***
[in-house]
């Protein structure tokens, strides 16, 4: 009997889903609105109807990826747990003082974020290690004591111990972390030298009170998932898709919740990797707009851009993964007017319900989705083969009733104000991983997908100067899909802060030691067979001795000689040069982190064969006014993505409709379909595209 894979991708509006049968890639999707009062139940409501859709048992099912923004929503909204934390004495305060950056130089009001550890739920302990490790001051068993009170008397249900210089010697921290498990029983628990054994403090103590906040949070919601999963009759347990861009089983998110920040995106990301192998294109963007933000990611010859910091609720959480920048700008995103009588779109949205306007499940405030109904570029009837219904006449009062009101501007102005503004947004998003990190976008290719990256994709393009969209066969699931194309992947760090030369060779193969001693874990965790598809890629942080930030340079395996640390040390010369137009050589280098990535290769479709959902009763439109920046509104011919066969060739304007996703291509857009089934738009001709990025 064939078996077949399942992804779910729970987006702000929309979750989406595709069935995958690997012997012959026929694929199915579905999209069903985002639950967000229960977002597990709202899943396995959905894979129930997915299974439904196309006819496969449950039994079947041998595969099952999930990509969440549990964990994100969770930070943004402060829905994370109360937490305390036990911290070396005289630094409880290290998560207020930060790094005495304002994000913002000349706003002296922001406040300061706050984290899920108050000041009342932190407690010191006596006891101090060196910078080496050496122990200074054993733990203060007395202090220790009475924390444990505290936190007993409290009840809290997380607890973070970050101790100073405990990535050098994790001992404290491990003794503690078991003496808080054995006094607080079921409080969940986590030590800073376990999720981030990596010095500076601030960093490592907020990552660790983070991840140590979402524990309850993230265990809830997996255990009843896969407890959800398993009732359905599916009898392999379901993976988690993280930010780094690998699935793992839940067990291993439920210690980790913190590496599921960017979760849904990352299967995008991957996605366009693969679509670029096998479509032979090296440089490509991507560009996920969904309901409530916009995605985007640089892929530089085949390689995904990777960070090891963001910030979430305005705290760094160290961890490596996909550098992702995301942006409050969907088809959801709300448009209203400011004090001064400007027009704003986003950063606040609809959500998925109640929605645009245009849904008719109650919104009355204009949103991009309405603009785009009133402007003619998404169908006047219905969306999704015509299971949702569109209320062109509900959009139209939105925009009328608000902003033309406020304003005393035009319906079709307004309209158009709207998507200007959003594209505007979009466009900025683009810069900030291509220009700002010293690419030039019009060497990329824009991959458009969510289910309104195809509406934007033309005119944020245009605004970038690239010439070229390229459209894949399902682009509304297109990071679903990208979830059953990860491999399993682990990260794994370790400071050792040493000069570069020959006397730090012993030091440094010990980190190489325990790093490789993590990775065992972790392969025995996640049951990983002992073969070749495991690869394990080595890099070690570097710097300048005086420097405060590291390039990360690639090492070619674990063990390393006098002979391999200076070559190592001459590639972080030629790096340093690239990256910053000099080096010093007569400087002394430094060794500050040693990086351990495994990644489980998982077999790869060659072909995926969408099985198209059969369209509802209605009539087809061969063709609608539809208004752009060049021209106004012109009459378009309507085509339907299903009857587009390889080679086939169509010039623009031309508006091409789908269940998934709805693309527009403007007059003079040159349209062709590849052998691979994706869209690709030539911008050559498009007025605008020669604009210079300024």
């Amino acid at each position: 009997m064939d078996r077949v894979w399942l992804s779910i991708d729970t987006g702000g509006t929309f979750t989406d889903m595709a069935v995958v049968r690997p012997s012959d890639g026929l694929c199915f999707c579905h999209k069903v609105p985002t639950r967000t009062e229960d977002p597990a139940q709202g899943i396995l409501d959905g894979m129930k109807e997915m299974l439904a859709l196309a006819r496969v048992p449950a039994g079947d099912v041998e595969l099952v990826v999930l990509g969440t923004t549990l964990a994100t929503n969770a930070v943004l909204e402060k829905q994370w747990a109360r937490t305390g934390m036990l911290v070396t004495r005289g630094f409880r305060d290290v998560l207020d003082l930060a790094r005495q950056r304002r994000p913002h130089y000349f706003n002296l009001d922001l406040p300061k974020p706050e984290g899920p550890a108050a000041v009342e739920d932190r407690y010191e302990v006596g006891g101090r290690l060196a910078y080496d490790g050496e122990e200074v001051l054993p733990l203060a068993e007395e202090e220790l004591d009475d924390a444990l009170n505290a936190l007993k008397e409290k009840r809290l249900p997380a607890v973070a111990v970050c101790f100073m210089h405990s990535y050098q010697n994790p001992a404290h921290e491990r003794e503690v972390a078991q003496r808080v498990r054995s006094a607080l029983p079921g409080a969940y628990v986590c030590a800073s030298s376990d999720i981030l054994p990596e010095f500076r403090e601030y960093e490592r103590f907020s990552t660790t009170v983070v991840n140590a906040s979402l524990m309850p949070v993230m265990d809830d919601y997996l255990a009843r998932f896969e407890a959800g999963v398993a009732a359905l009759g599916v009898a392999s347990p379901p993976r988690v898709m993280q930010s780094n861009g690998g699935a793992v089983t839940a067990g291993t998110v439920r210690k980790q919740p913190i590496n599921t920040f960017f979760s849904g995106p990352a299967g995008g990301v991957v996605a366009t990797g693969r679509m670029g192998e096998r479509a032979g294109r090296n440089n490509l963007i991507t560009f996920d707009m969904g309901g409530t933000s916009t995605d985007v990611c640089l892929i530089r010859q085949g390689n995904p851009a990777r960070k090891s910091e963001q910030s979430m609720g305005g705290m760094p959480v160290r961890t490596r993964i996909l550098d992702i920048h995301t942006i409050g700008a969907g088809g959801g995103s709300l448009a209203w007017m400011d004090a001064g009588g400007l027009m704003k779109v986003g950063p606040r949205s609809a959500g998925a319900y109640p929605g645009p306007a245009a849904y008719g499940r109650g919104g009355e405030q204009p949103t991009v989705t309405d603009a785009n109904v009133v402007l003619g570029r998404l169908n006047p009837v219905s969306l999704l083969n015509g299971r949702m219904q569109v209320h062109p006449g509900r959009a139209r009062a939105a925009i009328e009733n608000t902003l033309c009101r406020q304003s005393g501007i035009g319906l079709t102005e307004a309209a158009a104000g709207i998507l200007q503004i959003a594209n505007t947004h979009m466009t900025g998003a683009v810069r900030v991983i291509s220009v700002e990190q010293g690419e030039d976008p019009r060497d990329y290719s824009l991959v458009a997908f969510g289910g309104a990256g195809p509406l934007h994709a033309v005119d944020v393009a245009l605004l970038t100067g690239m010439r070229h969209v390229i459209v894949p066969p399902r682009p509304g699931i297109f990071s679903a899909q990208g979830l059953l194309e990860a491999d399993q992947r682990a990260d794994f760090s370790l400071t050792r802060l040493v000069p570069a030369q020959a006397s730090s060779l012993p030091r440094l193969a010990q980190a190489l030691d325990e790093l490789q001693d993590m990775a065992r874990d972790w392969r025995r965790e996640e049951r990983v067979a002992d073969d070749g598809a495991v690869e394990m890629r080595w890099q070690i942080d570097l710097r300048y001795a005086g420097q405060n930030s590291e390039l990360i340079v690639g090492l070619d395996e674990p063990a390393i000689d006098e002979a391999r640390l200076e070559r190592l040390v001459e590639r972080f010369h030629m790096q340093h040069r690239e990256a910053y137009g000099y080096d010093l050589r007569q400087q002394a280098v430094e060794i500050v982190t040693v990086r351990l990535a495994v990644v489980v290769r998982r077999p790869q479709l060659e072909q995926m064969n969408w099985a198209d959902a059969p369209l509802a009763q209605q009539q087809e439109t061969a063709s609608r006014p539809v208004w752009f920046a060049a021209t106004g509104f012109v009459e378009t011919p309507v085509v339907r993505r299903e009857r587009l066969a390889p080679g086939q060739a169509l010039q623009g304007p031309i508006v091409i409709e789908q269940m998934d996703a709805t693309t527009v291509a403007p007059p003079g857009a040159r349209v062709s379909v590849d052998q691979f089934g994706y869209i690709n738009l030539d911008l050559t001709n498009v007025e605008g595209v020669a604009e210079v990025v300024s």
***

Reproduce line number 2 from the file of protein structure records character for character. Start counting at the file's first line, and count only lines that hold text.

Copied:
């Protein structure tokens, strides 16, 4: 009997889903609105109807990826747990003082974020290690004591111990972390030298009170998932898709919740990797707009851009993964007017319900989705083969009733104000991983997908100067899909802060030691067979001795000689040069982190064969006014993505409709379909595209 894979991708509006049968890639999707009062139940409501859709048992099912923004929503909204934390004495305060950056130089009001550890739920302990490790001051068993009170008397249900210089010697921290498990029983628990054994403090103590906040949070919601999963009759347990861009089983998110920040995106990301192998294109963007933000990611010859910091609720959480920048700008995103009588779109949205306007499940405030109904570029009837219904006449009062009101501007102005503004947004998003990190976008290719990256994709393009969209066969699931194309992947760090030369060779193969001693874990965790598809890629942080930030340079395996640390040390010369137009050589280098990535290769479709959902009763439109920046509104011919066969060739304007996703291509857009089934738009001709990025 064939078996077949399942992804779910729970987006702000929309979750989406595709069935995958690997012997012959026929694929199915579905999209069903985002639950967000229960977002597990709202899943396995959905894979129930997915299974439904196309006819496969449950039994079947041998595969099952999930990509969440549990964990994100969770930070943004402060829905994370109360937490305390036990911290070396005289630094409880290290998560207020930060790094005495304002994000913002000349706003002296922001406040300061706050984290899920108050000041009342932190407690010191006596006891101090060196910078080496050496122990200074054993733990203060007395202090220790009475924390444990505290936190007993409290009840809290997380607890973070970050101790100073405990990535050098994790001992404290491990003794503690078991003496808080054995006094607080079921409080969940986590030590800073376990999720981030990596010095500076601030960093490592907020990552660790983070991840140590979402524990309850993230265990809830997996255990009843896969407890959800398993009732359905599916009898392999379901993976988690993280930010780094690998699935793992839940067990291993439920210690980790913190590496599921960017979760849904990352299967995008991957996605366009693969679509670029096998479509032979090296440089490509991507560009996920969904309901409530916009995605985007640089892929530089085949390689995904990777960070090891963001910030979430305005705290760094160290961890490596996909550098992702995301942006409050969907088809959801709300448009209203400011004090001064400007027009704003986003950063606040609809959500998925109640929605645009245009849904008719109650919104009355204009949103991009309405603009785009009133402007003619998404169908006047219905969306999704015509299971949702569109209320062109509900959009139209939105925009009328608000902003033309406020304003005393035009319906079709307004309209158009709207998507200007959003594209505007979009466009900025683009810069900030291509220009700002010293690419030039019009060497990329824009991959458009969510289910309104195809509406934007033309005119944020245009605004970038690239010439070229390229459209894949399902682009509304297109990071679903990208979830059953990860491999399993682990990260794994370790400071050792040493000069570069020959006397730090012993030091440094010990980190190489325990790093490789993590990775065992972790392969025995996640049951990983002992073969070749495991690869394990080595890099070690570097710097300048005086420097405060590291390039990360690639090492070619674990063990390393006098002979391999200076070559190592001459590639972080030629790096340093690239990256910053000099080096010093007569400087002394430094060794500050040693990086351990495994990644489980998982077999790869060659072909995926969408099985198209059969369209509802209605009539087809061969063709609608539809208004752009060049021209106004012109009459378009309507085509339907299903009857587009390889080679086939169509010039623009031309508006091409789908269940998934709805693309527009403007007059003079040159349209062709590849052998691979994706869209690709030539911008050559498009007025605008020669604009210079300024």